Intern labor makes the word go round, and though you may not have to pay them, bones (college credit, coffee mugs, a Koosh ball that may or may not have been tossed by Rosie O'Donnell in 1998) must be thrown their way. However, according to a lawsuit filed by six "demolition interns" against Forest City Ratner, the developer promised them jobs and union cards for their participation in a 15-week "apprenticeship course" on their Atlantic Yards project, but they ended up with nothing. "What they did was wrong and misleading," one of the apprentices tells the Brooklyn Paper. Beware of an internship that's shorter than a semester!

The lawsuit alleges that Forest City Ratner "pledged in writing" and "again as a verbal promise at a meeting" held with the Brooklyn community group, Brooklyn United for Innovative Local Development, that the jobs would be there for the apprentices. A spokesman for FCR said that of the 779 workers on site, 22% of them are from Brooklyn. "Forest City Ratner did not promise union cards, nor was it ever in a position to do so," he says.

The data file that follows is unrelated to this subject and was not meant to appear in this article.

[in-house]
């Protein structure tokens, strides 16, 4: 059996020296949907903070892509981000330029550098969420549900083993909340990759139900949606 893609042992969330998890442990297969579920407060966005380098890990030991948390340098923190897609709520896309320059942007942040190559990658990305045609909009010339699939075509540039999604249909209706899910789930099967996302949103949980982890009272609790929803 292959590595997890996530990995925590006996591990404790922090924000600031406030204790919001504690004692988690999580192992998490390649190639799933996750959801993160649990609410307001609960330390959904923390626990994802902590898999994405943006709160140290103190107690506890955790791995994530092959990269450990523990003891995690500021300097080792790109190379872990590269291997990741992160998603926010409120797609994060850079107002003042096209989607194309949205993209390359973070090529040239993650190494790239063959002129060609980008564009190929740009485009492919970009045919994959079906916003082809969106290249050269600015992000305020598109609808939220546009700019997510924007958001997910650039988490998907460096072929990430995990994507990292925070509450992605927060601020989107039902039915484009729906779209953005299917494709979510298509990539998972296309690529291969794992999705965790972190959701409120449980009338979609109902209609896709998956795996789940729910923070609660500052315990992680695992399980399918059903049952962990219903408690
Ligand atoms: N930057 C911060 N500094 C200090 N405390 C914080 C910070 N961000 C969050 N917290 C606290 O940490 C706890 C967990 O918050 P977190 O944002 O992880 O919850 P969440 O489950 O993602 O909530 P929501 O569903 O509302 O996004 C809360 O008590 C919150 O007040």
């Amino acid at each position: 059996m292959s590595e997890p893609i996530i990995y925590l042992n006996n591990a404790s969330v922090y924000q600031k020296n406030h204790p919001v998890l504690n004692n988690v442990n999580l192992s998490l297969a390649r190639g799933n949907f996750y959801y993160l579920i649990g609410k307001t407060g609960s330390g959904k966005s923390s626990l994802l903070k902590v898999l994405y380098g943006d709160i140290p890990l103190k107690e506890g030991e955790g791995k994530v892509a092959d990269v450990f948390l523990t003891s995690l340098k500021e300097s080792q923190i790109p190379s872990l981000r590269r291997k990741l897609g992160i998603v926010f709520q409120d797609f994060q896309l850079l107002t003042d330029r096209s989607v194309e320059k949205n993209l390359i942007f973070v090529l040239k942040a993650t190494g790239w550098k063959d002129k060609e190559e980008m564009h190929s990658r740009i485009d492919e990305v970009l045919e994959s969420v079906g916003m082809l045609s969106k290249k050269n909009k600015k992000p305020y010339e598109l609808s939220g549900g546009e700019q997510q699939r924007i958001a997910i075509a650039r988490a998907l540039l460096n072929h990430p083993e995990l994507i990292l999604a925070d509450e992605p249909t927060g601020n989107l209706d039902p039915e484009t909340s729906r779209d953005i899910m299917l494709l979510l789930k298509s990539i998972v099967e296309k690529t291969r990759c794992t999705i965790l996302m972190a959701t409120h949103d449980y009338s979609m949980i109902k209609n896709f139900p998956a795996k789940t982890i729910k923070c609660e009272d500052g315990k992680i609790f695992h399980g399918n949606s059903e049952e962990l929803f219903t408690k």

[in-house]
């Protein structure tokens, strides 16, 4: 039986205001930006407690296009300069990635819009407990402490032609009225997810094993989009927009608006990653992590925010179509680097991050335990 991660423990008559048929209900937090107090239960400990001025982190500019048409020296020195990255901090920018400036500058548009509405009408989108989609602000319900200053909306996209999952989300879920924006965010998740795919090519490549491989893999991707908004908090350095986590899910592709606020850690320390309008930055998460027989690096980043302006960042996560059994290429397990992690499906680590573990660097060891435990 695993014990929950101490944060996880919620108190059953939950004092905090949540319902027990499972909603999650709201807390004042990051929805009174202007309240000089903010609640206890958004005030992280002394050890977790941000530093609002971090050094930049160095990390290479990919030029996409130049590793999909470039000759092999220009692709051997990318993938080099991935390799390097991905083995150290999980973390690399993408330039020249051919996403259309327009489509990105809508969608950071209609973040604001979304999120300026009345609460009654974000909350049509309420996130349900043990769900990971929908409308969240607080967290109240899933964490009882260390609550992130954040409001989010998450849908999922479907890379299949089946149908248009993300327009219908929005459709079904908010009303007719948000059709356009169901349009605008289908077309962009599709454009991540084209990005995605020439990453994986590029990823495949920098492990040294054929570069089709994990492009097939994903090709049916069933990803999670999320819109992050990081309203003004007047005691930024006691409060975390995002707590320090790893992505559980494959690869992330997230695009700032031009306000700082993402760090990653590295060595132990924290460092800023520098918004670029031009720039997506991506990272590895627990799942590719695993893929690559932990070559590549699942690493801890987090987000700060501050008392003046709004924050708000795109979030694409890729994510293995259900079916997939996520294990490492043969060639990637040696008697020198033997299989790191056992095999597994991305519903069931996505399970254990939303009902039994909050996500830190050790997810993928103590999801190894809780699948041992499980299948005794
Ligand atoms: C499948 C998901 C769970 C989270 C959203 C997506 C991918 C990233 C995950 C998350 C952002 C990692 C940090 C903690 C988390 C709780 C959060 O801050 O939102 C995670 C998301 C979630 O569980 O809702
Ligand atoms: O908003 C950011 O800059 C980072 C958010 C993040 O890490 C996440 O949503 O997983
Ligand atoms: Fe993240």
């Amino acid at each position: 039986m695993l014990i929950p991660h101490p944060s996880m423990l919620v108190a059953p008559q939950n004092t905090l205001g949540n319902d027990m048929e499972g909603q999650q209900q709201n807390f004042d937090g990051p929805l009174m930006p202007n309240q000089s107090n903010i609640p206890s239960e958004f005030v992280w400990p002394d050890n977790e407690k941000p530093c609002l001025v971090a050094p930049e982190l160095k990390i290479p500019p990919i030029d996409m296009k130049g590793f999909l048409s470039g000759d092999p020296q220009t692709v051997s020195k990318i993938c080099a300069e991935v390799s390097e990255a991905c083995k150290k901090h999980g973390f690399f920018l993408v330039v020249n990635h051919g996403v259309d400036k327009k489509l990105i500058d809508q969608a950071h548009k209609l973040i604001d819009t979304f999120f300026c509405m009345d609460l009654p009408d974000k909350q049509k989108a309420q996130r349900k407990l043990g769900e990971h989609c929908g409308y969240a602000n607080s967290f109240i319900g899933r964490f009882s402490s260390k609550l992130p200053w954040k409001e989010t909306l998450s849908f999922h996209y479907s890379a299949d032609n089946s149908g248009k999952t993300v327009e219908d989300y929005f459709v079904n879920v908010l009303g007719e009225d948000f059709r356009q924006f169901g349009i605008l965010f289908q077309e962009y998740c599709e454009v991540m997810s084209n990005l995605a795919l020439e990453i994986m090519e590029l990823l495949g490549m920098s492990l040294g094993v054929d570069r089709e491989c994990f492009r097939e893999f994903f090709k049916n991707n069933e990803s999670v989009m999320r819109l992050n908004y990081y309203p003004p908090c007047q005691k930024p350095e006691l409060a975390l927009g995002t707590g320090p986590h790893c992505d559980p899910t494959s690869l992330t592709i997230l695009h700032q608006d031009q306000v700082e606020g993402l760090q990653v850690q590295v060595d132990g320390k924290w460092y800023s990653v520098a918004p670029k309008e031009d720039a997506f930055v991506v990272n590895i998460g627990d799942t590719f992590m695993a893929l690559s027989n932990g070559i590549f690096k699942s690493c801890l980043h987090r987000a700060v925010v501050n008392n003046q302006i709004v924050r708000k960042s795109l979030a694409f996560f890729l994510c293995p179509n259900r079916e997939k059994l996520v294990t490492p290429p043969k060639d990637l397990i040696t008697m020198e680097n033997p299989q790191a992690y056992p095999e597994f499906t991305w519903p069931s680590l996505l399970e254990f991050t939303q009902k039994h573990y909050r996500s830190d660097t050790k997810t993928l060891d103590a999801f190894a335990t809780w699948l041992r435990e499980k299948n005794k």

When pitching the project to organized labor, the developer initially promised 1,500 jobs comprised of 100% union workers. "This was the biggest bait-and-switch in the history of Brooklyn," councilwoman Letitia James says. Some of the apprentices even quit their jobs for the training program, which ended up being off-site demolition work in Staten Island. If Ratner didn't want to piss off the neighborhood, they could have at least had them on rat-removal duty.